More Mind Games

1. More Mind Games
2. Bradford Hardie Memoir
3. Manchester Lectures
4. Visions of Science
5. CD-ROM Video and Networking
6. Cryptogram Competition
7. Competition Winners

1. More Mind Games

If you like puzzles and you have access to BBC4, then you might be interested in the new 10-part series of Mind Games. It starts on Monday 10 November at 9pm and is then repeated on Thursdays at 7.30pm and 11.30pm. I will be handing out lots of puzzles and guests such as Dara O’Briain (my favourite comedian) and Lord Robert Winston (my favourite professor of fertility) will be trying to solve them.

In the meantime, if you want to try something puzzling, then have a look at the Wason Test:

And if you have trouble going to sleep tonight, then here’s a quick puzzle: what is the only English number that is spelt out in alphabetical order? For example, in French the letters of deux, cinq, dix and cent appear in alphabetical order. Also, deux x cinq x dix = cent.

2. Bradford Hardie Memoir

The Enigma cipher machine that I have in my office was discovered in France by an American military cryptographer Bradford Hardie while on active service in the Second World War. He wrote a memoir of his life as a cryptographer. His family is willing to share this with anybody who is seriously interested in the history of cryptography, so if you would like a photocopy of this 94-page typewritten (sometimes illegible) memoir then please send your address and a UK cheque for £5 payable to Simon Singh to PO Box 23064, London, W11 3GX. This will cover the cost of photocopying and postage. This manuscript can only be sent to addresses in the UK. I should reiterate that this memoir is only suitable for serious historians of cryptography. Orders should arrive by November 20 and copies of the memoir will be despatched on December 1.

3. Manchester Sixth Form Lectures

There will be a series of lectures aimed at sixth form mathematicians on the 10th December in Manchester. I will be talking about codes and code breaking and demonstrating a genuine World War II Enigma cipher machine, while the brilliant Rob Eastaway will be giving his ‘Guide to Impure Maths’ and the entertaining Colin Wright will be explaining the ‘Theory and Practice of Juggling’.. The aim of the event, organised in conjunction with the Institute of Mathematics and its Applications (IMA), is to prove that maths does have a life beyond A Levels. If you are a teacher and would like to bring a group of students, then more information and a booking form can be found at the IMA web site:

4. Visions of Science

I was one of the judges for this year’s Visions of Science photography competition. You can see the winners at the Visions of Science website, where you will also find details of the Visions of Science lectures and exhibitions being held around the UK.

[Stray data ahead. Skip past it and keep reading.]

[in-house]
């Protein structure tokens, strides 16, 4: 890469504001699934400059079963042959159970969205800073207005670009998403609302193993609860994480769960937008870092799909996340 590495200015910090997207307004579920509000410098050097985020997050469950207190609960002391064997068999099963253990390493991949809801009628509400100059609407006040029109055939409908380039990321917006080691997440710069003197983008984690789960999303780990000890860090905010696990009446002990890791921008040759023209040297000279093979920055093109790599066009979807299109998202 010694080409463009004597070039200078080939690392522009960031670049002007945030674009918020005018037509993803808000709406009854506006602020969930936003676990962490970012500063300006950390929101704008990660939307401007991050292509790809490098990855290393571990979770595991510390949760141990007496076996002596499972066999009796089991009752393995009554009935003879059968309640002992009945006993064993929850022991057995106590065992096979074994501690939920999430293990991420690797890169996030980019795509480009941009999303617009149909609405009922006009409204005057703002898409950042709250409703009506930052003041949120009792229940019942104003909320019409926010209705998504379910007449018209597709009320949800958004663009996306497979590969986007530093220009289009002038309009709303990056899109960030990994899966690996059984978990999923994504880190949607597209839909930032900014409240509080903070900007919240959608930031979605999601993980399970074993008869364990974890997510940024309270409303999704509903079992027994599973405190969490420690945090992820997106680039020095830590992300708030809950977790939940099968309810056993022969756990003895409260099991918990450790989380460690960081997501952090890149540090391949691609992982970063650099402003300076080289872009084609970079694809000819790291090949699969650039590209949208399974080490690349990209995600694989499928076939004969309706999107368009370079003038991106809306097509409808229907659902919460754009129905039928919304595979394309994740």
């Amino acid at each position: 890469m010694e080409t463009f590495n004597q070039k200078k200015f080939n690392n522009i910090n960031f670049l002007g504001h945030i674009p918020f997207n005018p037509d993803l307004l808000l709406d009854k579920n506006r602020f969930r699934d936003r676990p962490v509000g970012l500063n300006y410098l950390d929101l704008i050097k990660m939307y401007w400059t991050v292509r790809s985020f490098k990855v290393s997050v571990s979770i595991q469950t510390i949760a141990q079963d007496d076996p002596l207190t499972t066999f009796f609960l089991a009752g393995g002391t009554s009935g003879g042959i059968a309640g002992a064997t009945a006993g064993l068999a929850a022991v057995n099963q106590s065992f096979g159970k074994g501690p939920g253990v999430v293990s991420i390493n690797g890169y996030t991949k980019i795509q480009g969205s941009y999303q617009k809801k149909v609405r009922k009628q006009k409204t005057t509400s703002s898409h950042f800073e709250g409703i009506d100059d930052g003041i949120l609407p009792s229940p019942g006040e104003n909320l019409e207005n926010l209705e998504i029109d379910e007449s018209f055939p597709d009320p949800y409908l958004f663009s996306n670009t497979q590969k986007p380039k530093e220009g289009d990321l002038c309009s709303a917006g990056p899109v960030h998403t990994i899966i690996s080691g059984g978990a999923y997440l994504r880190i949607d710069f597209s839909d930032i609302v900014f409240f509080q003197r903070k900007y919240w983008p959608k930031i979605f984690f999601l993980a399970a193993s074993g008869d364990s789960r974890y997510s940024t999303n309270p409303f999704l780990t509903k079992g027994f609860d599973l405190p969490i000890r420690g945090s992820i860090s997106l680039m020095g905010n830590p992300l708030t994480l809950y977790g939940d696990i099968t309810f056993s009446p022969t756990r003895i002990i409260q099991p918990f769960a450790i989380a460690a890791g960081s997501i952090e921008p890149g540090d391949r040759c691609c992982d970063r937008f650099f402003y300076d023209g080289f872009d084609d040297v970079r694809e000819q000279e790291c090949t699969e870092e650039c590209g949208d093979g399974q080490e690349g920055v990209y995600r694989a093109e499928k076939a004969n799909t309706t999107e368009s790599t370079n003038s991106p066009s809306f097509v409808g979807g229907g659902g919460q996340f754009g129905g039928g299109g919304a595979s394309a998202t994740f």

(My favourite image is the recovering toenail.)

5. CD-ROM Video and Networking

Some teachers have asked about how to network the CD-ROM version of The Code Book so that it can be a shared resource. You can find details of how to do this at:

Also, a few people with the very latest versions of Windows XP have not been able to run the video clips on the CD-ROM. The solution to this is also available on the web page above.

6. Cryptogram Competition

I am sorry that this latest newsletter is so UK-centric (BBC4, Manchester, Bradford Hardie memoir), but at least the competition is open to everybody. The prize is a copy of “Quicksilver”, Neil Stephenson’s prequel to “Cryptonomicon”.. The question is this: which cryptographer devised an encryption algorithm based on a deck of playing cards that was discussed in “Cryptonomicon”? Email the answer to and one of you will win Neil Stephenson’s latest epic.

5. Competition Winners

The last cryptogram competition involved cracking a simple substitution cipher … except that the plaintext contained no E’s. It was the opening sentence from Gilbert Adair’s “A Void”, a translation of Georges Perec’s “La Disparation”, neither of which have any E’s in the entire novel! Over one hundred of you were not fooled by this trick, and the winner drawn out of the hat is Javier Sanjuan from Barcelona.

The winner of the probability competition (who receives a copy of “Reckoning with Risk” by Gerd Gigerenzer) is Manish Nayak from Hong Kong. He worked out that you need 41 people in a room to have a 90% chance of a shared birthday.

If you want to play with various parameters and work out the probablity of a shared birthday, then you can visit Andrew Webster’s website, which has a programme designed to solve this sort of problem:

And that’s just about it … except to recommend a rather quirky little science site. If you are a fan of the astronomer Annie Jump Cannon, then you can hear a song dedicated to her at the web site of Lynda Williams (the Physics Chanteuse):

To fully appreciate the song, you might like to read the lyrics and find our more about Annie Jump Cannon.

Simon Singh.

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